Panel urged to trim prison sen­tences to curb de­po­ra­tions

The News-Times - - FRONT PAGE - By Jack Kramer

In an ef­fort to stem de­por­ta­tions, im­mi­gra­tion ad­vo­cates and Yale Law School stu­dents urged an in­de­pen­dent state crim­i­nal jus­tice agency to rec­om­mend re­duc­ing mis­de­meanor sen­tences from 365 to 364 days.

That one day would give fed­eral im­mi­gra­tion judges more dis­cre­tion in de­por­ta­tion hear­ings, the Sen­tenc­ing Com­mis­sion was told Thurs­day.

The one-day re­duc­tion in sen­tenc­ing, rec­om­mended by the com­mis­sion last year, made it through the Leg­is­la­ture’s Ju­di­ciary Com­mit­tee, but not through the full Gen­eral Assem­bly.

On Thurs­day, it was one of eight is­sues the Sen­tenc­ing Com­mis­sion could again con­sider rec­om­mend­ing to the Gen­eral Assem­bly and Gov.-elect Ned La­mont next year.

Ad­vo­cates told the com­mis­sion that shav­ing one day off the mis­de­meanor sen­tences would lower the chance that im­mi­grants con­victed of lower level crimes, such as pass­ing a bad check or mi­nor lar­ceny charges, would face in­ter­ac­tion with United States Im­mi­gra­tion and Cus­toms En­force­ment, or ICE, agents. A one-year mis­de­meanor sen­tence in Con­necti­cut is clas­si­fied by fed­eral au­thor­i­ties as an “ag­gra­vated felony” and can mean de­por­ta­tion.

Sa­man­tha Smith, a law stu­dent in­tern at the Yale Law School, told the com­mis­sion, “This mod­est change would have a big im­pact on Con­necti­cut’s im­mi­grant com­mu­nity.”

Smith said sev­eral other states have rec­og­nized the law is un­just and have adopted the 364-day rule. She cited Cal­i­for­nia, Ne­vada, Wash­ing­ton and Ore­gon as states that have made the change.

“This re­form would sim­plify the plea bar­gain­ing process,” Smith told the

com­mis­sion. “This bill also strength­ens state sovereignty. We urge you to help Con­necti­cut join other states in mak­ing this mod­est but mean­ing­ful change.”

Ja­son Ramos, su­per­vi­sor of the mi­grant care plan for the Con­sulate of Ecuador, lo­cated in New Haven, urged the com­mis­sion to again sup­port the one-day change in the law.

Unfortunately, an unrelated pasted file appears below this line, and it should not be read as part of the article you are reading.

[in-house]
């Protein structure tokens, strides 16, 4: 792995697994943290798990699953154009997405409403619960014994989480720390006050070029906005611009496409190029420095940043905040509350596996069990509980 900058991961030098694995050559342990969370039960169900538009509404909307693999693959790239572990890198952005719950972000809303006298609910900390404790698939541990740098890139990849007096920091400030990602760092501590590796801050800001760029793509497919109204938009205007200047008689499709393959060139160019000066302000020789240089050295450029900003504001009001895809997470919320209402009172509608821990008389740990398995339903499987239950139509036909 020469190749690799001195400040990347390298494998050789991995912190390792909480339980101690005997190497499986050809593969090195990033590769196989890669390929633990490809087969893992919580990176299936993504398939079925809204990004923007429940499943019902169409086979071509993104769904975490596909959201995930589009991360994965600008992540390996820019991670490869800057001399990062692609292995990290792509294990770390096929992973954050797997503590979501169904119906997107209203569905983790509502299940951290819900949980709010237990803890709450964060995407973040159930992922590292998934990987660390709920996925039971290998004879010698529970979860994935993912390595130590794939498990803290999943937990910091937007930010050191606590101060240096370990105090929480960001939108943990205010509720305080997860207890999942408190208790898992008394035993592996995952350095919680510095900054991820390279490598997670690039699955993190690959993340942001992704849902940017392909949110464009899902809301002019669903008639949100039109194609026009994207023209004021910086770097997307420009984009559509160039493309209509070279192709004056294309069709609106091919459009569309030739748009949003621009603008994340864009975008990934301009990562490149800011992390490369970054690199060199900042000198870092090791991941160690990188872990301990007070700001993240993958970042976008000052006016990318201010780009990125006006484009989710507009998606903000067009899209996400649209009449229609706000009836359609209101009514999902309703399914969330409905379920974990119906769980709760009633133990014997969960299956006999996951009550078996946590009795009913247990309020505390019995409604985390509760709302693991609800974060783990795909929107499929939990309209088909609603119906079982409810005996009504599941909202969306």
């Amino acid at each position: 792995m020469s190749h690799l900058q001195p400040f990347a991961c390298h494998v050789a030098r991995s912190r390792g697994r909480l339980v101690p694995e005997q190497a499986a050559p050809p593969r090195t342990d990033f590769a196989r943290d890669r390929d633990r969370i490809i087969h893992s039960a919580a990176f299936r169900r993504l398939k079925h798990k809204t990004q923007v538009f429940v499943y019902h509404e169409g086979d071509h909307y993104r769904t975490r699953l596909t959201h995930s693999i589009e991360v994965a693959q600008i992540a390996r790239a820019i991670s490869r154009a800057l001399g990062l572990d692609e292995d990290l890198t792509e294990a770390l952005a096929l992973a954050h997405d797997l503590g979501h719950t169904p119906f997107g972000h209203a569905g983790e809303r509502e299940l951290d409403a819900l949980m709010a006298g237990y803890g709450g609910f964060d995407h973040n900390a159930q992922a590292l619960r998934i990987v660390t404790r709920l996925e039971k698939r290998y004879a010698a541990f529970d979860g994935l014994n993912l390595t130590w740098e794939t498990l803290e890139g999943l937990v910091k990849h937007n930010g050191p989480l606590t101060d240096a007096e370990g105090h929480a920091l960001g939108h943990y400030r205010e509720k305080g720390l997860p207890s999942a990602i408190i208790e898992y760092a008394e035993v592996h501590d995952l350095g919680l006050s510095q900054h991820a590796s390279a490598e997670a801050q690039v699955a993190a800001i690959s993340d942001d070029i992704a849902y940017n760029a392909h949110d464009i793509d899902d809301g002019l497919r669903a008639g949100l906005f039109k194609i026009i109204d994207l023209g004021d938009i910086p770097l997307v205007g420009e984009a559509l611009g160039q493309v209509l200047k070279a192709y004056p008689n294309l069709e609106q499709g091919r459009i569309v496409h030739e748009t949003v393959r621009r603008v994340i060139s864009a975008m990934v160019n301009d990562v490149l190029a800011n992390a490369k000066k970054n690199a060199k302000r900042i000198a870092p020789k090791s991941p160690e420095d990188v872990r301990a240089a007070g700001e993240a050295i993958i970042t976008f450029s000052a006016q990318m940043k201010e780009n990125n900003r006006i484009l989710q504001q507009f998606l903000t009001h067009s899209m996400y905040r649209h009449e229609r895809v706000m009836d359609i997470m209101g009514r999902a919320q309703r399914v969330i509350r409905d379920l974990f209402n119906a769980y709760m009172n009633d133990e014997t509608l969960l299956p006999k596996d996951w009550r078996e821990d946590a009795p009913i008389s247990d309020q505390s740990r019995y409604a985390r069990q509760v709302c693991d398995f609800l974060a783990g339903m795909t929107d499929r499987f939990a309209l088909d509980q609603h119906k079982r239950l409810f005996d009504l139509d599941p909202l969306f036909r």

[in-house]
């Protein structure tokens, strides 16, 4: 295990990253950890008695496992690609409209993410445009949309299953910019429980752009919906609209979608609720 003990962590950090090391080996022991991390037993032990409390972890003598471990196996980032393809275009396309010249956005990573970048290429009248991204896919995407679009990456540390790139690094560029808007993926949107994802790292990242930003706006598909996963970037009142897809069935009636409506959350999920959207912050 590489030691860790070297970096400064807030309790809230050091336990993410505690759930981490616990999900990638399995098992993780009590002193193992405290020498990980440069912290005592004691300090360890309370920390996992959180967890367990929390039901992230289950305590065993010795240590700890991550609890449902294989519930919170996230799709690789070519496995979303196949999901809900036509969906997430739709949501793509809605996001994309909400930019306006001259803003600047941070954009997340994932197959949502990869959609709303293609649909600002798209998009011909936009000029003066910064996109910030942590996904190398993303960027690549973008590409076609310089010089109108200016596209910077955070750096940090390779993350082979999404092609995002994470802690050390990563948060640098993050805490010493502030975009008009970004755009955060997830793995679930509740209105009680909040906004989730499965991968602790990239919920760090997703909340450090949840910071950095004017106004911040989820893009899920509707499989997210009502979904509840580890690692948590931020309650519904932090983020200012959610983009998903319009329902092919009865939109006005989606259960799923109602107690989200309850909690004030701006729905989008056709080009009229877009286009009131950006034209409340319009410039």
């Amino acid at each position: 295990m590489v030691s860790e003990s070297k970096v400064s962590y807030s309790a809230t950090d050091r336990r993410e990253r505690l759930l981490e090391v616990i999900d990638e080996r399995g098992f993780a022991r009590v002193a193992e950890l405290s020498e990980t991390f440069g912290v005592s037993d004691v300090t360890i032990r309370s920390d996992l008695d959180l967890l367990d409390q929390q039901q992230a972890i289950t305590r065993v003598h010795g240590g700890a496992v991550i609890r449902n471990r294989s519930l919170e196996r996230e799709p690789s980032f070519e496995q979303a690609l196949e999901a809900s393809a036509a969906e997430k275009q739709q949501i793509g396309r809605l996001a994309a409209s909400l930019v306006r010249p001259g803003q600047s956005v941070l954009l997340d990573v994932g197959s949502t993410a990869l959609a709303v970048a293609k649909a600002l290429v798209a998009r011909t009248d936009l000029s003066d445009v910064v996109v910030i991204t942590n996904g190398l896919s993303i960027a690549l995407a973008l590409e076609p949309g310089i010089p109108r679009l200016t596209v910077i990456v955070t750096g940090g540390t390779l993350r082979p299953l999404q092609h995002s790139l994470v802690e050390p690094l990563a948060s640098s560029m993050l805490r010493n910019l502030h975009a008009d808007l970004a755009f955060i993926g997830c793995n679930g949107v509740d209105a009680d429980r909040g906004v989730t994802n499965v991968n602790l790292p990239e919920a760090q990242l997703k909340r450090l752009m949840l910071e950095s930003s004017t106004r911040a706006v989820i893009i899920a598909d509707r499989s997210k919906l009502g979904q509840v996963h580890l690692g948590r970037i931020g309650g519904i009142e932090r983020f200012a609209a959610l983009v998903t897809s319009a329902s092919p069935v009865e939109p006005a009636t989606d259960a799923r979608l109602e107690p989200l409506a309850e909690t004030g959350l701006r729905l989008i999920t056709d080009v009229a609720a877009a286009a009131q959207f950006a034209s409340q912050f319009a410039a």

“The scale of this is huge,” Ramos said. He said the mis­de­meanor ar­rests that trig­gered the events are gen­er­ally mi­nor crimes.

“Peo­ple com­mit mis­takes — as we all do,” Ramos said. The law the way it is cur­rently en­forced “dis­pro­por­tion­ately tar­gets” im­mi­grants, he said. “When some­one is sen­tenced they are now be­ing tar­geted by ICE.”

Ramos went on: They are try­ing to live their lives. They feel re­gret­ful (for their crime) and do bet­ter. They want to do bet­ter but they are kid­napped on their way to work, tar­geted.”

“This very mod­est change can have a huge ef­fect on the state, too,” Ramos said. “This is a ben­e­fit to the whole com­mu­nity,” stat­ing when ICE takes a fam­ily’s bread­win­ner away it cre­ates prob­lems for the fam­ily left be­hind which even­tu­ally be­come prob­lems that the state has to take over.

By adopt­ing the 364-day rule Con­necti­cut, Ramos said, would be a “truly pro­gres­sive state.”

Push­ing the com­mis­sion to again adopt the “364-day” ini­tia­tive was Alok Bhatt, of the Con­necti­cut Im­mi­grant Rights Al­liance.

“Con­necti­cut should be com­plicit in this level of pun­ish­ment on the fed­eral level,” Bhatt told the com­mit­tee. He said chang­ing

the law would have an im­pact on “black and brown com­mu­ni­ties and com­mu­ni­ties of color.”

He urged the com­mis­sion to “at least take this ini­tial step to­wards build­ing these pro­tec­tions in our com­mu­ni­ties to make Con­necti­cut a safe place.”

Last year when the is­sue came in front of the Sen­tenc­ing Com­mis­sion, it led to a lengthy dis­cus­sion among mem­bers as to whether it was the com­mis­sion’s role to change the re­la­tion­ship be­tween the state of Con­necti­cut and the fed­eral gov­ern­ment.

But those con­cerns were out­weighed by mem­bers of the com­mis­sion who ar­gued it was not only their right but their re­spon­si­bil­ity to make such rec­om­men­da­tions.

The com­mis­sion is con­sid­er­ing ex­pand­ing vot­ing rights to con­victed felons on pa­role and study­ing the pos­si­bil­ity of fa­cil­i­tat­ing vot­ing “by el­i­gi­ble per­sons who are in­car­cer­ated.”

Last year, the House de­bated and tabled a bill that would re­store vot­ing rights to parolees who are serv­ing their sen­tences. The is­sue is likely to come up again this year with or with­out a rec­om­men­da­tion from the com­mis­sion.

In ad­di­tion, the com­mis­sion is look­ing at mov­ing Con­necti­cut from a con­vic­tion-based sex of­fender reg­istry to a risk-based reg­istry fo­cused on the risk.

Con­necti­cut is one of the few states that does not al­low an in­di­vid­ual an op­por­tu­nity to be re­moved from its sex of­fender reg­istry. The com­mis­sion is propos­ing hav­ing all sex of­fend­ers reg­is­ter, but the length of time on the reg­istry would be re­duced based on whether they meet cer­tain re­quire­ments.

The com­mis­sion’s plans to meet at 2 p.m., Dec. 19.

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